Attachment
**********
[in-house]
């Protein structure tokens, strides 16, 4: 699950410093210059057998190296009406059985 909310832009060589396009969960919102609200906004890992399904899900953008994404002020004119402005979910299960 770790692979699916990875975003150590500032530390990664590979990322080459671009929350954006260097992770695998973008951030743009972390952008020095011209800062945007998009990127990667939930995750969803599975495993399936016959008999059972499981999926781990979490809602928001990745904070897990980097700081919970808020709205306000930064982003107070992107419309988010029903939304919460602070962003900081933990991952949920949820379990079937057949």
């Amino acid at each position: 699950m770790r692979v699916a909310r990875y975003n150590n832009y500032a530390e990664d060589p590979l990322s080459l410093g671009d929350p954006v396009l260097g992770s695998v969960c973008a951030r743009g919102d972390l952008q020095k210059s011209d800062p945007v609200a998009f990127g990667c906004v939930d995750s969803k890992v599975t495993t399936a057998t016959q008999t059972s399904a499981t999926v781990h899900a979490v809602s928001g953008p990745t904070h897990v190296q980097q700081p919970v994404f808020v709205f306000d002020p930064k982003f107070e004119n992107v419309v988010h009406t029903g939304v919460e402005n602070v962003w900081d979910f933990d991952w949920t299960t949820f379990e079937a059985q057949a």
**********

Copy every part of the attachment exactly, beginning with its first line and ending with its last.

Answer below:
[in-house]
């Protein structure tokens, strides 16, 4: 699950410093210059057998190296009406059985 909310832009060589396009969960919102609200906004890992399904899900953008994404002020004119402005979910299960 770790692979699916990875975003150590500032530390990664590979990322080459671009929350954006260097992770695998973008951030743009972390952008020095011209800062945007998009990127990667939930995750969803599975495993399936016959008999059972499981999926781990979490809602928001990745904070897990980097700081919970808020709205306000930064982003107070992107419309988010029903939304919460602070962003900081933990991952949920949820379990079937057949």
């Amino acid at each position: 699950m770790r692979v699916a909310r990875y975003n150590n832009y500032a530390e990664d060589p590979l990322s080459l410093g671009d929350p954006v396009l260097g992770s695998v969960c973008a951030r743009g919102d972390l952008q020095k210059s011209d800062p945007v609200a998009f990127g990667c906004v939930d995750s969803k890992v599975t495993t399936a057998t016959q008999t059972s399904a499981t999926v781990h899900a979490v809602s928001g953008p990745t904070h897990v190296q980097q700081p919970v994404f808020v709205f306000d002020p930064k982003f107070e004119n992107v419309v988010h009406t029903g939304v919460e402005n602070v962003w900081d979910f933990d991952w949920t299960t949820f379990e079937a059985q057949a």